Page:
The life of the world today seems very fragile, fragmented, and poised to fly off in many directions that are fraught with violence, chaos, and confusion. News reports are filled with stories of domestic abuse, national disasters, and mass shootings. Incidents like these bear out the sentiments of W. B. Yeats’s poem “The Second Coming”: “Things fall apart; the centre cannot hold; / Mere anarchy is loosed upon the world.” As a nation and as a culture, we seem to be losing this sense of a center that can keep us together, a center of common purpose, something that can anchor us in our daily life, something we were once able to articulate in the expression “We the people.”
If, in fact, our national culture is breaking apart into separate conclaves of violence and polarization, what can we do about it? Those of us who claim the Christian faith can begin by listening more carefully to the words of Jesus when he says things like, “You are the salt of the earth; you are the light of the world.” Or take this astounding claim found in John’s Gospel:
I am the bread of life. Your ancestors ate the manna in the wilderness, and they died. This is the bread that comes down from heaven, so that one may eat of it and not die. I am the living bread that came down from heaven. Whoever eats of this bread will live forever; and the bread that I will give for the life of the world is my flesh (John 6:48–51).
The question we might ask ourselves about this claim of Jesus is who, what, and where this bread is today—the bread that Jesus gives for the life of the world. And the answer is: We are. We are that bread.
In the prologue to his Gospel, John speaks about the heart of the Christian faith, the mystery of the Incarnation, in these well-known words: “The Word became flesh and dwelt among us.” The Word of God, the Son of God, took on our fragile humanity, and in that moment we became sanctified. Our humanity was “charged with the grandeur of God,” to use the striking phrase of Gerard Manley Hopkins. In that wonderful exchange between God and ourselves, we became the bread that Jesus has given for the life of the world. And so our lives are very important—important to each other, and important for each other.
In a Christmas homily given in the fifth century, Pope Leo the Great said, “O Christians, be mindful of your dignity. You have now become partakers of the divine nature.” Each of us now has a sacred vocation and responsibility to bear witness to this revelation and truth of the Gospel. To the extent that we do so, we will be making our own contribution to the life of a world that seems to be at risk of falling into chaos and darkness, a world without salt or light or bread.
Authentic Christian faith must always be rooted and reflected in the lives and wants and needs of ordinary human beings. As William F. Lynch has written, “The Gospel is always located at the center of our humanity.” This means, I think, that we must be careful about harboring utopian visions regarding the nature of our churches and the goals they seek to achieve in their respective ministries. We need to have realistic expectations of what a Christian vocation requires of us. None of us, for example, can bring about world peace and the cessation of violence on our own. But each of us can become a man or woman of peace, and each of us can learn “to be kind to one another, tenderhearted, forgiving one another as Christ has forgiven us” (Eph. 4:31–32).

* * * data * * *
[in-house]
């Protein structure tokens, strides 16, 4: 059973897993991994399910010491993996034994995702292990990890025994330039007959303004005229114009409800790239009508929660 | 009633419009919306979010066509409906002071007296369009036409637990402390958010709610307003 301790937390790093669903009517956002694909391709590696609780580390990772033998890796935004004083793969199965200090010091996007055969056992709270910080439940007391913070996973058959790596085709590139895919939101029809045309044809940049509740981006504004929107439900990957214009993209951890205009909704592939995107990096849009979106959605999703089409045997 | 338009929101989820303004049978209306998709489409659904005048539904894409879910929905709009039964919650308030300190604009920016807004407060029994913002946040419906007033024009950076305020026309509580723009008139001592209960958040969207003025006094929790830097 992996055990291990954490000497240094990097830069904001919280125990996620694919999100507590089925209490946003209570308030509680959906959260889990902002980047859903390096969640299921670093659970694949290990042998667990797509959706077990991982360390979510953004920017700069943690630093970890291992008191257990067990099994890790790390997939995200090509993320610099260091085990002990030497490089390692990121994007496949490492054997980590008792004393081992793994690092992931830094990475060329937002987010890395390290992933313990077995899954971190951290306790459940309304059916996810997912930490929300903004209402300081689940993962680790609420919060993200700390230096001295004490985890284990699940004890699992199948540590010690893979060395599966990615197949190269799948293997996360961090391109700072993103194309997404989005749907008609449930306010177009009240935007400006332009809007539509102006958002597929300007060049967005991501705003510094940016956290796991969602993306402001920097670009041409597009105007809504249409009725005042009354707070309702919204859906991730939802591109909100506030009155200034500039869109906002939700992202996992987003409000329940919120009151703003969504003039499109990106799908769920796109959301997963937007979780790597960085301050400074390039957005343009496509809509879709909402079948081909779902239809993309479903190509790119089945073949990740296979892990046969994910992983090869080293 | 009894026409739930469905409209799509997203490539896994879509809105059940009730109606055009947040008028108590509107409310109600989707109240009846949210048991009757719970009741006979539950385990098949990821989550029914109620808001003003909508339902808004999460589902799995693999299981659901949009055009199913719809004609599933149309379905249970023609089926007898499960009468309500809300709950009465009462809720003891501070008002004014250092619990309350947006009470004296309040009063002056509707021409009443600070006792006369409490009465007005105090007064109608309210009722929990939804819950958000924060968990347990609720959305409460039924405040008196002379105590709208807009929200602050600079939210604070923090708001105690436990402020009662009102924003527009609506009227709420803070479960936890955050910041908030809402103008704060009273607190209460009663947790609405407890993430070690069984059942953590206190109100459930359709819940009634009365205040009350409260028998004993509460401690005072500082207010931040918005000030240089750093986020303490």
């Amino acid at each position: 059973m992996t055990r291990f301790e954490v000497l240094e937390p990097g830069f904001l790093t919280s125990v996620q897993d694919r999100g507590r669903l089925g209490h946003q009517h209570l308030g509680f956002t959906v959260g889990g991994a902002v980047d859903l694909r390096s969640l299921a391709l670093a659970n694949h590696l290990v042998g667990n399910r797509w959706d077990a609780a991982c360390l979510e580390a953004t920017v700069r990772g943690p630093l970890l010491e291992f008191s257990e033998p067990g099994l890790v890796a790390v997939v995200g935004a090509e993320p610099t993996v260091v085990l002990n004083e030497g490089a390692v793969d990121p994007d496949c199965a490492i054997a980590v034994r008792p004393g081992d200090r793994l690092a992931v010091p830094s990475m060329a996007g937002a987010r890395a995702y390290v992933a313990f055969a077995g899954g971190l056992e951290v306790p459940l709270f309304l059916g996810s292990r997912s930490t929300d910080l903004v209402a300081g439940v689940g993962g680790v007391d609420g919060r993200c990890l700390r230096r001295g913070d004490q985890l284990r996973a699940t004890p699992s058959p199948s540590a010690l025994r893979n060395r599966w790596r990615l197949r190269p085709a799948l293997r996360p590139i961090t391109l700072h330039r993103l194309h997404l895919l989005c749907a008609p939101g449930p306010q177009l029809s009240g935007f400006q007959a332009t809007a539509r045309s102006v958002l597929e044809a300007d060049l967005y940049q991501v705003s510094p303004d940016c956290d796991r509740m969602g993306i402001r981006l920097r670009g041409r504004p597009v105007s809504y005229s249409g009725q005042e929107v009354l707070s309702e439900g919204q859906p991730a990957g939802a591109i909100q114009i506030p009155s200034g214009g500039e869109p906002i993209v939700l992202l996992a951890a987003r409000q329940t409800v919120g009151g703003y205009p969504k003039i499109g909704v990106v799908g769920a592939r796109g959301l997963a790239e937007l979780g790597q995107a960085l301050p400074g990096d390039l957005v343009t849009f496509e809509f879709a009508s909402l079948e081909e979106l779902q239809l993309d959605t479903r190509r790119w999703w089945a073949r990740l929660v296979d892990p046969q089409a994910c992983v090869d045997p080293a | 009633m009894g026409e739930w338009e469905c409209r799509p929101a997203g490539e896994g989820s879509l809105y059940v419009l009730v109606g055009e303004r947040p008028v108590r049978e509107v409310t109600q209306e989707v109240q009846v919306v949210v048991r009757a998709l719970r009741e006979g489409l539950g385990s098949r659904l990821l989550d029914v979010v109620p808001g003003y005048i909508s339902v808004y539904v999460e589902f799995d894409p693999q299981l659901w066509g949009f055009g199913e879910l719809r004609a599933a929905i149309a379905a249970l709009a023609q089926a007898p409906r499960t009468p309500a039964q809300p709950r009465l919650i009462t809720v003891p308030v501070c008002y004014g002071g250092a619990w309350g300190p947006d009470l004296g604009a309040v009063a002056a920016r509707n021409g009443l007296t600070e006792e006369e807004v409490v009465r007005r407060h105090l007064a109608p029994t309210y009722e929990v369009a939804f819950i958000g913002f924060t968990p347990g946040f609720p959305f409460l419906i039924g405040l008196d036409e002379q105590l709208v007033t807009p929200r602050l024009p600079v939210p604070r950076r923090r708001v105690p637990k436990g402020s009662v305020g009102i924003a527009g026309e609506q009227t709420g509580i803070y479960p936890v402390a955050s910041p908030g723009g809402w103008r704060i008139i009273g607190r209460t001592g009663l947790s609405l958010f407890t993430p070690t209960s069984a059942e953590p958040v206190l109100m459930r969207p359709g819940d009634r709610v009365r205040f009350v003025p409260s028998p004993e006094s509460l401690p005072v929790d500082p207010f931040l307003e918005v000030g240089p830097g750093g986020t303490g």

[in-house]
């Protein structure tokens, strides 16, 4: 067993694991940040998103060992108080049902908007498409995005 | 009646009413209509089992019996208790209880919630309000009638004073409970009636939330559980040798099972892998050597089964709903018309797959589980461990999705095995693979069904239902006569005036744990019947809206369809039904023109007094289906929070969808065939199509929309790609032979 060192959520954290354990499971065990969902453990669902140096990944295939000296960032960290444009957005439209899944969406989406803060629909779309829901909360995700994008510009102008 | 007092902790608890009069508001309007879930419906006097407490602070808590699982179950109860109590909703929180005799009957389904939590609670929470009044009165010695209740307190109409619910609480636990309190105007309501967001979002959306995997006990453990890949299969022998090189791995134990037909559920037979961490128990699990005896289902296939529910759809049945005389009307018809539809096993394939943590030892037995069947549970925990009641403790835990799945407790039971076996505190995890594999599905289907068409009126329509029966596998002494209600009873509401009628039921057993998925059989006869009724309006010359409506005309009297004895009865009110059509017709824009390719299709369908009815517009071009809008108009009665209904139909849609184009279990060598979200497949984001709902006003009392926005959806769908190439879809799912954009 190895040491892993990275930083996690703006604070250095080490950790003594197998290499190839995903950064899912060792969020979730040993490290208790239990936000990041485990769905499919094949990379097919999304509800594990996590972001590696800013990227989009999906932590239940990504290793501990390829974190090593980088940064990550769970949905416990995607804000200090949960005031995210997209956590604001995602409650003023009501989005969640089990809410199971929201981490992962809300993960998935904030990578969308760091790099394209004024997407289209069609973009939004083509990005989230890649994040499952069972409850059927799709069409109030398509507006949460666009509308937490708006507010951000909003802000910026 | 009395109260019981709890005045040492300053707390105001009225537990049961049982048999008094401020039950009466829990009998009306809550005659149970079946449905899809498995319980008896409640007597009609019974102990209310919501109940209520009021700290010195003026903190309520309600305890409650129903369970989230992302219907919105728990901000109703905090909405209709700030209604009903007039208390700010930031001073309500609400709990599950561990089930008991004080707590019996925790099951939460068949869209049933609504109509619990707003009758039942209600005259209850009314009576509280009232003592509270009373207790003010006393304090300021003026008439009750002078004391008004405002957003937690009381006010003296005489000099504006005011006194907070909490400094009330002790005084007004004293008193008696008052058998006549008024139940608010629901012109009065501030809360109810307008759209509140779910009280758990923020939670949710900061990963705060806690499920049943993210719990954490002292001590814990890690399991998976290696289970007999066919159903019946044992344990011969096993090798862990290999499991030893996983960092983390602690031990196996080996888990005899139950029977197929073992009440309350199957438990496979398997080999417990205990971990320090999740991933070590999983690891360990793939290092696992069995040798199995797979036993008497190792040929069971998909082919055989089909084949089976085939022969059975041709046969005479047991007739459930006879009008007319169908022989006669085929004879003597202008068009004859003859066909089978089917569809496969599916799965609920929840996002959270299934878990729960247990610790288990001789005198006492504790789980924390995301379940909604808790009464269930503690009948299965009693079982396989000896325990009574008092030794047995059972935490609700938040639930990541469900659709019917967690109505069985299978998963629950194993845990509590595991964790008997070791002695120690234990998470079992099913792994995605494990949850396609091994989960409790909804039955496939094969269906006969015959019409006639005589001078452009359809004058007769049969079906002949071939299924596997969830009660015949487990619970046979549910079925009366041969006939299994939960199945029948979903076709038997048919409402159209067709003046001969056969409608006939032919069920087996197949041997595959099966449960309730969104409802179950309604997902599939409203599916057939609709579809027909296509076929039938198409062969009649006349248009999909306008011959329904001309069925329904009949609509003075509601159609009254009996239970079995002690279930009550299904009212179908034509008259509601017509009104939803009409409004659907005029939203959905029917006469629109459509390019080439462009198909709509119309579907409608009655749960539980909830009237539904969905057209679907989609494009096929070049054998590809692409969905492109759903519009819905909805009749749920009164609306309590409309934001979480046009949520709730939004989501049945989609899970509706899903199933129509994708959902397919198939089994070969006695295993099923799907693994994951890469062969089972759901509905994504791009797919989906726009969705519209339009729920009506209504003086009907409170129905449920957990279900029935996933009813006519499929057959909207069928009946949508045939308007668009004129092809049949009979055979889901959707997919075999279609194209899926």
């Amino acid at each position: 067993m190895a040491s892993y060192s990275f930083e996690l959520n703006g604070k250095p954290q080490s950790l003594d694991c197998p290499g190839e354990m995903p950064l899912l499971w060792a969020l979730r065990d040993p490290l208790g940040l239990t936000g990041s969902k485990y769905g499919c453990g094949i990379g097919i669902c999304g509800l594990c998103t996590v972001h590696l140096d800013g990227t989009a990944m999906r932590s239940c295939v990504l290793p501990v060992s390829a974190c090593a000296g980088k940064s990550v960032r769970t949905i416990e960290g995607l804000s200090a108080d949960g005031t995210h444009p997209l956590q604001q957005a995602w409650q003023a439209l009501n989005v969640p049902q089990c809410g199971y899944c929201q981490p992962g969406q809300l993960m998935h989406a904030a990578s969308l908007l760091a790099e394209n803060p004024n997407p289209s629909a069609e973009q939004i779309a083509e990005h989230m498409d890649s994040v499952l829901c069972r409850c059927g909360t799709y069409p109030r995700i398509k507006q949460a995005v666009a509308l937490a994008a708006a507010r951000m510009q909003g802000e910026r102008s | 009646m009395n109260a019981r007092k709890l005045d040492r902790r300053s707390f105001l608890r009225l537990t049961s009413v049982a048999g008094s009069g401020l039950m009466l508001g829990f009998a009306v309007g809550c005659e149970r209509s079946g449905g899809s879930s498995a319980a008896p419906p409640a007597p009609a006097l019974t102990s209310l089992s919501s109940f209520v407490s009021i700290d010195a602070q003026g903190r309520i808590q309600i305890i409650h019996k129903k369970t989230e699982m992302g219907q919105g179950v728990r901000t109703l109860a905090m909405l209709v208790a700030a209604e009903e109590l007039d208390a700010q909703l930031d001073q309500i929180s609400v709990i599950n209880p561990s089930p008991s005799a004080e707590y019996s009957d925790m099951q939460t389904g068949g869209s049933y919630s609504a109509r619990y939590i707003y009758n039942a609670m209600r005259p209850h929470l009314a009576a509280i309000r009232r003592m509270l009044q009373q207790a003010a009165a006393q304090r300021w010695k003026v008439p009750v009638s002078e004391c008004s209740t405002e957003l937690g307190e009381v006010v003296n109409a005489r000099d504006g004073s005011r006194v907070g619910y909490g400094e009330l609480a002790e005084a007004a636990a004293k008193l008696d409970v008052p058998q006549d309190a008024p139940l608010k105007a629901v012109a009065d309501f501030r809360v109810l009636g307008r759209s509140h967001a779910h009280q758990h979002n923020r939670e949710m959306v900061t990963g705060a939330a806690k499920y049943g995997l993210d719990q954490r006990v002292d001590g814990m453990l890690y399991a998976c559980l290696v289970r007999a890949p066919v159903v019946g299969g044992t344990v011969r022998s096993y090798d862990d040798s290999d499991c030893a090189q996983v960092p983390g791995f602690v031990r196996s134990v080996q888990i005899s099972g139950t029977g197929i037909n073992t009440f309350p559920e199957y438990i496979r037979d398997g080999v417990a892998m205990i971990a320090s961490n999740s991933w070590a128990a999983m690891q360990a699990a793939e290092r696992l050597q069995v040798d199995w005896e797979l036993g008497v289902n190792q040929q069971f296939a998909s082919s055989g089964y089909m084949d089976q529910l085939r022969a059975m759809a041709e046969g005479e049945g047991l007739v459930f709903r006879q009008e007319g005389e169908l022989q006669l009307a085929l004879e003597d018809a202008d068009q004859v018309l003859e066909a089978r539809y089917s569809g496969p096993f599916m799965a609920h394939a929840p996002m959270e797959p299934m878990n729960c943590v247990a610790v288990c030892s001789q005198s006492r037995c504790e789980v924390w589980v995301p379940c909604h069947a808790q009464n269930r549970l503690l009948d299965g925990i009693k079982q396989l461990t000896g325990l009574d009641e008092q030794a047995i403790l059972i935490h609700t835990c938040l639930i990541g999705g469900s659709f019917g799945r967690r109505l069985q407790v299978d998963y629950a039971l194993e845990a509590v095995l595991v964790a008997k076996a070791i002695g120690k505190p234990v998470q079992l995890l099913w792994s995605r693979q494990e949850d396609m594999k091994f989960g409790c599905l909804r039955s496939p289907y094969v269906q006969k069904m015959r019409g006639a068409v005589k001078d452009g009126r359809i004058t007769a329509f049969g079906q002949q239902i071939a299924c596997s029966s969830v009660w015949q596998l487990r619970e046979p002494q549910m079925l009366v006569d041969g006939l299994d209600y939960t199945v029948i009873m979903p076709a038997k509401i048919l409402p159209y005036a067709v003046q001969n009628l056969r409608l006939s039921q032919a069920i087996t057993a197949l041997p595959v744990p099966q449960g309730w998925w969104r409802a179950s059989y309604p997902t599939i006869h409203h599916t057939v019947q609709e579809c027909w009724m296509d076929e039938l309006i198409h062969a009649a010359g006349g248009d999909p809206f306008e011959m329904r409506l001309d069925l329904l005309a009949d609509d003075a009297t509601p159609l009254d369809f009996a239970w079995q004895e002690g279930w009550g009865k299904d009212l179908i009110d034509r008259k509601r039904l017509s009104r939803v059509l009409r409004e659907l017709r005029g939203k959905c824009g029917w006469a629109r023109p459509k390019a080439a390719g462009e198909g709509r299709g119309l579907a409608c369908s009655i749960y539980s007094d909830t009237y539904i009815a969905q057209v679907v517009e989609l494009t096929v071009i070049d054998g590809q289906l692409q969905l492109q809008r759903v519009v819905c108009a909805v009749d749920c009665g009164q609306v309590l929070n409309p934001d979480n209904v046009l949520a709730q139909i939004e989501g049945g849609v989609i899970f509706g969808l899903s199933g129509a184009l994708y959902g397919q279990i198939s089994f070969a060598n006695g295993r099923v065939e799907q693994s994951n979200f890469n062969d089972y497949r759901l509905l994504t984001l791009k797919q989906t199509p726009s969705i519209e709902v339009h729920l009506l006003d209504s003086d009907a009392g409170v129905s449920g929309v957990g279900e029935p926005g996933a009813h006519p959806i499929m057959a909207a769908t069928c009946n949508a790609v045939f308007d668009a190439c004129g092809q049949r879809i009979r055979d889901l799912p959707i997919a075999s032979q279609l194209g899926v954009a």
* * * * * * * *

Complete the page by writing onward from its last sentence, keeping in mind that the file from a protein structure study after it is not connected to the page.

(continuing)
As we reflect on the terrible tragedies that occur daily on a global or national or local level, knowing that we cannot fix them all, we need to ask ourselves what we can do in the meantime. Our vision of the Christian life and its attendant responsibilities needs to become more earthy, more concrete and immediate to our daily circumstances. All too often, when people speak about “spirituality” or the “spiritual life,” they describe it in vague and ethereal terms, as if our bodily existence doesn’t count for much. After all, we are “just passing through,” and our ultimate goal is to get somewhere beyond space and time to where we really belong. Implied in this kind of theology and spirituality lies a subtle contempt for our own humanity and for the Incarnation of the Son of God that is the focus of the Advent season. This kind of thinking splits us in two and devalues the dignity and sacredness of our lives here on earth. It also tempts us to ignore or run away from our human responsibilities toward ourselves and each other. It makes us forget that the Word became flesh—our flesh—and dwells among us.
“Human spirituality does not mean access to another world,” wrote Robert Johann, “but a deeper intimacy with this one.” The One we seek in our spiritual lives is already here with us. It is in the human deed that we will find God. Once again, Jesus says, “I am the bread of life . . . the living bread that came down from heaven. . . . [T]he bread that I will give for the life of the world is my flesh.” Because of the astounding intimacy created between God and ourselves in the moment of the Incarnation, we are now that flesh, that bread, that Christ has given for the life of the world.
Edward R. Burns is a licensed marital and family therapist living in Litchfield, Connecticut, where he maintains a private practice treating individuals, couples, and families. He is the author, most recently, of The Sacredness and Profound Depths of Being Human: Reflections on the Manifold Forms and Unexpected Epiphanies of the Incarnation, available here.